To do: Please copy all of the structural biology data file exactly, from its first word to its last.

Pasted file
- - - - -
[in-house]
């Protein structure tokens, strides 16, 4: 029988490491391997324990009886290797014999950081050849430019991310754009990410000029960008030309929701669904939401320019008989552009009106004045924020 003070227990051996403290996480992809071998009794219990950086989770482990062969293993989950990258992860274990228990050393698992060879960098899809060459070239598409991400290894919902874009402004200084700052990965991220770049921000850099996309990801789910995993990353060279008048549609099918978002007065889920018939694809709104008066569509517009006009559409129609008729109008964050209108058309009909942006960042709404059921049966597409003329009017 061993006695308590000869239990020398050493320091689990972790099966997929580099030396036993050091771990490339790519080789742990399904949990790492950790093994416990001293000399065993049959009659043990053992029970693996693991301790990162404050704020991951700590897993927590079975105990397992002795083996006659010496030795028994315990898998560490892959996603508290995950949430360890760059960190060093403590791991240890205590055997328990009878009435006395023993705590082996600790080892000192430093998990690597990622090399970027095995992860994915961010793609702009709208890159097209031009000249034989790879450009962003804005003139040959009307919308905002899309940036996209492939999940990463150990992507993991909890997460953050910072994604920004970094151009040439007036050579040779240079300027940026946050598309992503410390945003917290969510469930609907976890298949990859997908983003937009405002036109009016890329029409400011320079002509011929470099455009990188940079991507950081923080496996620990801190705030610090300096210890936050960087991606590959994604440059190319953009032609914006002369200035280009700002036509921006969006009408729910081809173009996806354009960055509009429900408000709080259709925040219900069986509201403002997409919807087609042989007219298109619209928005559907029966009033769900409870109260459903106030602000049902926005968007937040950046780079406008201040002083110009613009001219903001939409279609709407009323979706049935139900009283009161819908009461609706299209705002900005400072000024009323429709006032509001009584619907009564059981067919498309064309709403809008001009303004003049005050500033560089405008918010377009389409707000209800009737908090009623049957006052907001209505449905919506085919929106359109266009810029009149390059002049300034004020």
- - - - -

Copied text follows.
[in-house]
């Protein structure tokens, strides 16, 4: 029988490491391997324990009886290797014999950081050849430019991310754009990410000029960008030309929701669904939401320019008989552009009106004045924020 003070227990051996403290996480992809071998009794219990950086989770482990062969293993989950990258992860274990228990050393698992060879960098899809060459070239598409991400290894919902874009402004200084700052990965991220770049921000850099996309990801789910995993990353060279008048549609099918978002007065889920018939694809709104008066569509517009006009559409129609008729109008964050209108058309009909942006960042709404059921049966597409003329009017 061993006695308590000869239990020398050493320091689990972790099966997929580099030396036993050091771990490339790519080789742990399904949990790492950790093994416990001293000399065993049959009659043990053992029970693996693991301790990162404050704020991951700590897993927590079975105990397992002795083996006659010496030795028994315990898998560490892959996603508290995950949430360890760059960190060093403590791991240890205590055997328990009878009435006395023993705590082996600790080892000192430093998990690597990622090399970027095995992860994915961010793609702009709208890159097209031009000249034989790879450009962003804005003139040959009307919308905002899309940036996209492939999940990463150990992507993991909890997460953050910072994604920004970094151009040439007036050579040779240079300027940026946050598309992503410390945003917290969510469930609907976890298949990859997908983003937009405002036109009016890329029409400011320079002509011929470099455009990188940079991507950081923080496996620990801190705030610090300096210890936050960087991606590959994604440059190319953009032609914006002369200035280009700002036509921006969006009408729910081809173009996806354009960055509009429900408000709080259709925040219900069986509201403002997409919807087609042989007219298109619209928005559907029966009033769900409870109260459903106030602000049902926005968007937040950046780079406008201040002083110009613009001219903001939409279609709407009323979706049935139900009283009161819908009461609706299209705002900005400072000024009323429709006032509001009584619907009564059981067919498309064309709403809008001009303004003049005050500033560089405008918010377009389409707000209800009737908090009623049957006052907001209505449905919506085919929106359109266009810029009149390059002049300034004020």